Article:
Tuesday February 15, 2011 | 01:31 PM
If members of Congress are looking for common sense ways to save taxpayer dollars, they should look no further than axing a planned alternate engine for the military’s F-35 Joint Strike Fighter, says Rep. Chellie Pingree.
, joined a bipartisan group of House members at a Capitol Hill news conference this morning aimed at building support for eliminating the engine – and $3 billion slated to be spent on its completion.
Most immediately, the lawmakers want to use the pending bill providing spending for the remainder of the current fiscal year, which ends Sept. 30, to strike from the military’s budget the $450 million that is to be spent on the alternate engine this year.
It’s no coincidence that Pingree is on the issue. Her district is home to a Pratt & Whitney plant in North Berwick where hundreds of workers are engaged in helping build the F-35’s main engine. About 1,400 Mainers work at that plant in all, though not all of them work on the F-35 engine.
But Pingree says this isn’t about protecting jobs in Maine. That already was decided, she said, when Pratt & Whitney won the competition to build the main engine, and when the Bush administration and now the Obama administration, including Secretary of Defense Robert Gates, said work on the alternate engine no longer needs to proceed.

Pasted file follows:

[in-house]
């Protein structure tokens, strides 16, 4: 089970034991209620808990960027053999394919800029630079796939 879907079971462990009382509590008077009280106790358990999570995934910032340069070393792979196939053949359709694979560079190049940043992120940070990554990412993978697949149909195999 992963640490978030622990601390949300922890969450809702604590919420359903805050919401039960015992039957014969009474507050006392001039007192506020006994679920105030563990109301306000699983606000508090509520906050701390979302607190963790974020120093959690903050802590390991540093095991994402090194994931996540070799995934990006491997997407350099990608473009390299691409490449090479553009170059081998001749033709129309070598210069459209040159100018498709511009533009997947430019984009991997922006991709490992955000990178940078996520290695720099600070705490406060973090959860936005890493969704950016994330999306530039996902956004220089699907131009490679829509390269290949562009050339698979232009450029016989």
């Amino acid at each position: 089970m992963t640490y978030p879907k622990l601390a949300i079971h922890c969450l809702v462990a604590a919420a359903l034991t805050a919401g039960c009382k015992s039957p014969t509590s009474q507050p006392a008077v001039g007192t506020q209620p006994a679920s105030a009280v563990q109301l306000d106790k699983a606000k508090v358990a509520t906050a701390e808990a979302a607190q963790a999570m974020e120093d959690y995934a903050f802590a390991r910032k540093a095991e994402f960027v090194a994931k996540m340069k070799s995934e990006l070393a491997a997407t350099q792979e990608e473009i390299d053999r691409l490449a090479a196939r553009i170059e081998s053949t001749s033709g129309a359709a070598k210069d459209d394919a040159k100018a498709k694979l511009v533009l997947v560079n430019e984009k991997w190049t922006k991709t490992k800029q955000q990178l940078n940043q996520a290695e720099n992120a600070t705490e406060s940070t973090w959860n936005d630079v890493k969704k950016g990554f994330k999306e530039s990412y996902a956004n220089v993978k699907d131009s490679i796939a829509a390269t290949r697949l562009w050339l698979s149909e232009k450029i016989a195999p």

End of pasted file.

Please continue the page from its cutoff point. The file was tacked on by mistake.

But the alternate engine, which is being built by General Electric and Rolls Royce, has powerful backers. Among them is House Speaker John Boehner
, R-Ohio, whose district is near a Cincinnati-area GE plant helping build the alternate engine.
Pingree said about 40 percent of the alternate engine would be built in the United Kingdom, in any case. She noted that earlier in her House career, she voted to end funding directed to the F-22 fighter – built by none other than Pratt & Whitney.
"We need to find cuts where we can,” Pingree said, calling a second engine for the F-35 “unnecessary and wasteful” and a “giveaway to a big defense contractor” that doesn’t aid in the national defense.
GOP Rep. Tom Rooney of Florida is taking the lead on the amendment to strike the alternate engine funding from this year’s budget. He credited House GOP leaders with allowing a vote on the issue despite Boehner’s opposition, and said that vote could take place as early as today.
Rooney’s state, too, is home to a Pratt & Whitney plant, a testing facility in Palm Beach County.
But Rooney also says parochial loyalty isn’t why he is pushing for the elimination of the alternate engine. He calls it a “luxury our country simply cannot afford.”
Proponents of maintaining the alternate engine program say the competition could ultimately create savings, and that it is safer for national security to have a backup engine.
Opponents note that the Pentagon itself says the second engine no longer is needed, and point out that nearly all U.S. military aircraft rely on just a single source engine.
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